BARRY GRAHAM, author of books including THE BOOK OF MAN (an American Library Association best book of the year), THE WRONG THING (finalist for SPINETINGLER MAGAZINE best novel of the year), WHEN IT ALL COMES DOWN TO DUST (a MYSTERY PEOPLE best book of the year) and KILL YOUR SELF: LIFE AFTER EGO, an Amazon Kindle bestseller in the Zen category.

A Worker Reads History by Bertold Brecht

Who built the seven gates of Thebes?
The books are filled with names of kings.
Was it the kings who hauled the craggy blocks of stone?
And Babylon, so many times destroyed.
Who built the city up each time? In which of Lima’s houses,
That city glittering with gold, lived those who built it?
In the evening when the Chinese wall was finished
Where did the masons go? Imperial Rome
Is full of arcs of triumph. Who reared them up? Over whom
Did the Caesars triumph? Byzantium lives in song.
Were all her dwellings palaces? And even in Atlantis of the legend
The night the seas rushed in,
The drowning men still bellowed for their slaves.

Young Alexander conquered India.
He alone?
Caesar beat the Gauls.
Was there not even a cook in his army?
Phillip of Spain wept as his fleet
was sunk and destroyed. Were there no other tears?
Frederick the Great triumphed in the Seven Years War.
Who triumphed with him?

Each page a victory
At whose expense the victory ball?
Every ten years a great man,
Who paid the piper?

So many particulars.
So many questions.

Eva Dugan Lost Her Head, Don Harding Turned His Back

The history of the death penalty, like any other history, is made up of stories, some factually-accurate, some not, but which become accepted truth if repeated long enough.

History records that the reason the State of Arizona stopped hanging people and started gassing them instead is that there was an unseemly incident in which Eva Dugan’s head pulled off when they hanged her in 1930. It was decided that a method of killing that was less distressing to the spectators was in order.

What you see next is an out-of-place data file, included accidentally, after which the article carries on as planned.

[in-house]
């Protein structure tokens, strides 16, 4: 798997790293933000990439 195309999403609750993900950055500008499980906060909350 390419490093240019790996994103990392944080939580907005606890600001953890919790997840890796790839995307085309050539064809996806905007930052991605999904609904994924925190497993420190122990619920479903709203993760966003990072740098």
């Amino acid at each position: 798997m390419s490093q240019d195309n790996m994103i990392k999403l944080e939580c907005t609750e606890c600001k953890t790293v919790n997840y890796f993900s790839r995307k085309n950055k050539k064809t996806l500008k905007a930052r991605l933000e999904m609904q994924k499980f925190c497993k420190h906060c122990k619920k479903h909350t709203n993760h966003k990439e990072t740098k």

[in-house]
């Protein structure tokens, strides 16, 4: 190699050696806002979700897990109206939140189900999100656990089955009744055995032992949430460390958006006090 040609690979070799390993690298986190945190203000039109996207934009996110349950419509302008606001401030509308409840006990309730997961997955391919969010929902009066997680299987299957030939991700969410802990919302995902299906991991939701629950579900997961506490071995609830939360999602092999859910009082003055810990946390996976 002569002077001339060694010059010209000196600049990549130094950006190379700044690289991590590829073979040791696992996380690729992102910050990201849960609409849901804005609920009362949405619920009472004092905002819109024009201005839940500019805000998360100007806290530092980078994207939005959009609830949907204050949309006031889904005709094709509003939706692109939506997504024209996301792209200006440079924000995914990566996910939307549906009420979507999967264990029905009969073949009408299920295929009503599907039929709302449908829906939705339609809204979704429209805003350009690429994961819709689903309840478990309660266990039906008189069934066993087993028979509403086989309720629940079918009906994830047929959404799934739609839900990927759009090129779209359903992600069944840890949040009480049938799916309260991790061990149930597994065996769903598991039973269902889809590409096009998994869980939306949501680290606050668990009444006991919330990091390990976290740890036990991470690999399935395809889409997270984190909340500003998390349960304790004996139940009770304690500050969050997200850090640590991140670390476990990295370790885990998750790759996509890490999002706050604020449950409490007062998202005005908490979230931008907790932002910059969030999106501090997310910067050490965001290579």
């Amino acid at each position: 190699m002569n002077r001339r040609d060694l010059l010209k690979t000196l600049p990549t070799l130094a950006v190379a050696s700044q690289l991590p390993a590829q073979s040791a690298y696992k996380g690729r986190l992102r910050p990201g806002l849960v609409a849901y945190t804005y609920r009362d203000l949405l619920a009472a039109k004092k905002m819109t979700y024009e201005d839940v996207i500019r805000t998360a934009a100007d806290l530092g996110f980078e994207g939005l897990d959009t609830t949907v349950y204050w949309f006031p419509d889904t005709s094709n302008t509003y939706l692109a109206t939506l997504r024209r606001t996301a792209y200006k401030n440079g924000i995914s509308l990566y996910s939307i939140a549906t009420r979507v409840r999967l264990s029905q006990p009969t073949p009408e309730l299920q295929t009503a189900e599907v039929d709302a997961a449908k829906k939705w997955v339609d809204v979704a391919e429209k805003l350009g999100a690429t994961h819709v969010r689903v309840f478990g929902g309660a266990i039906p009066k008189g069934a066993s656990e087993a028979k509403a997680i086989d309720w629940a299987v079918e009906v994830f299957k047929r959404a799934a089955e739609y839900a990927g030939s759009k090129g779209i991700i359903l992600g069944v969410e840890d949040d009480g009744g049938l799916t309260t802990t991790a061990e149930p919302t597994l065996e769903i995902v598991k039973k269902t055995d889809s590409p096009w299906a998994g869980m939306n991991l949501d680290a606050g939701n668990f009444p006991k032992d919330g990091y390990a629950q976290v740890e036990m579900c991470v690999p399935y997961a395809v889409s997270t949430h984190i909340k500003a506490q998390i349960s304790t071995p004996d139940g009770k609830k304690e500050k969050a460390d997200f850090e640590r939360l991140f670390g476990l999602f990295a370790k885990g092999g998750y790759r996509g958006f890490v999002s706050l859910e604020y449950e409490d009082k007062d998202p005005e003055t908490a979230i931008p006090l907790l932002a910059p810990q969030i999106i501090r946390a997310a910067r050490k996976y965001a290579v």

It’s also popularly believed that the reason the state stopped gassing people and started poisoning them was because of the unpleasant demise in 1992 of Don Eugene Harding, who vomited all over himself, took a while to die, and flipped off Attorney General Grant Woods while dying. The witnesses were so distressed that the state decided it was time for a new method.

It turns out, though, that it didn’t happen that way.

My friend Chuck Kelly witnessed it. He tells me that Harding was facing away from the witnesses. “One of the witnesses - I don’t remember which one - did say that Harding appeared to be flipping off Grant Woods… I would say this would be a difficult interpretation to make, since Harding’s back was to us…  Also, some witnesses did say they were upset by the execution.”

Chuck kindly dug out the report he wrote for The Arizona Republic at the time. Here it is:

Bare Witness

Gordon Parks was the director of one of my favorite films, Shaft (1971) and its dull sequel Shaft’s Big Score (1972), and he made a cameo appearance in an excellent sequel - also entitled Shaft - in 2000. He died six years later.

Parks was also a novelist, poet, journalist, musician, and, perhaps most notably, a photographer. The Phoenix Art museum is showing Bare Witness, an exhibition of his photographs, until November 6. I was there last Friday, and I will be back as often as possible while the exhibition runs.

His iconic photographs of Muhammad Ali and Duke Ellington and other celebrities are worth the outing, but what makes this exhibition so compelling for me is the collection of photographs he took in ghetto streets and houses. A beaten man receives first aid, his shirt soaked in his own blood, a compress held to his injured head. A woman sits in her home with her grandchildren. Two children sit on the floor on either side of a doll, and it’s hard to tell whether the doll seems human or the children seem doll-like.

These images of people, of life, more than 60 years ago are so vivid, still so alive, that they seem like more than pictures. After looking at them, you find they stay with you, and there seem to be memories of sounds, tastes and smells. This is a beautiful and urgent show, and highly recommended.

Phoenix WAS a Pedestrian City

The Phoenix New Times website just published this picture of the Hotel San Carlos at Monroe and Central, taken around 1940.